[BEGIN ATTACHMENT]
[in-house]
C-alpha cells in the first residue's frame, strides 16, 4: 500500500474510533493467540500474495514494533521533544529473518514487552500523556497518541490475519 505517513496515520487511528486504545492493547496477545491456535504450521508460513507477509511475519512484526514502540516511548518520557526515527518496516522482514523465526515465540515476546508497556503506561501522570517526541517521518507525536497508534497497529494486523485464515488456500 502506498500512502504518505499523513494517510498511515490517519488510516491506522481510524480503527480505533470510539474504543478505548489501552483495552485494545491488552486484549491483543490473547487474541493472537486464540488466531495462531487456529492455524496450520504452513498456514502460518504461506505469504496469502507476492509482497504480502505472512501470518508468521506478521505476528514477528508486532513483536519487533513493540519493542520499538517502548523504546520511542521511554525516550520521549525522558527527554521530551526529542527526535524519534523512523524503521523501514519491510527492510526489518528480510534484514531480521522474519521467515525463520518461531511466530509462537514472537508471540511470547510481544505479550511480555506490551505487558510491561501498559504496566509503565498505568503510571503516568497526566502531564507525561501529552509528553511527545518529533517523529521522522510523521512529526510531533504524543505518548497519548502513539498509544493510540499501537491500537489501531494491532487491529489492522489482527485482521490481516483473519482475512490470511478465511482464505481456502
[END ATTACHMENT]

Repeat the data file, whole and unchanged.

[in-house]
C-alpha cells in the first residue's frame, strides 16, 4: 500500500474510533493467540500474495514494533521533544529473518514487552500523556497518541490475519 505517513496515520487511528486504545492493547496477545491456535504450521508460513507477509511475519512484526514502540516511548518520557526515527518496516522482514523465526515465540515476546508497556503506561501522570517526541517521518507525536497508534497497529494486523485464515488456500 502506498500512502504518505499523513494517510498511515490517519488510516491506522481510524480503527480505533470510539474504543478505548489501552483495552485494545491488552486484549491483543490473547487474541493472537486464540488466531495462531487456529492455524496450520504452513498456514502460518504461506505469504496469502507476492509482497504480502505472512501470518508468521506478521505476528514477528508486532513483536519487533513493540519493542520499538517502548523504546520511542521511554525516550520521549525522558527527554521530551526529542527526535524519534523512523524503521523501514519491510527492510526489518528480510534484514531480521522474519521467515525463520518461531511466530509462537514472537508471540511470547510481544505479550511480555506490551505487558510491561501498559504496566509503565498505568503510571503516568497526566502531564507525561501529552509528553511527545518529533517523529521522522510523521512529526510531533504524543505518548497519548502513539498509544493510540499501537491500537489501531494491532487491529489492522489482527485482521490481516483473519482475512490470511478465511482464505481456502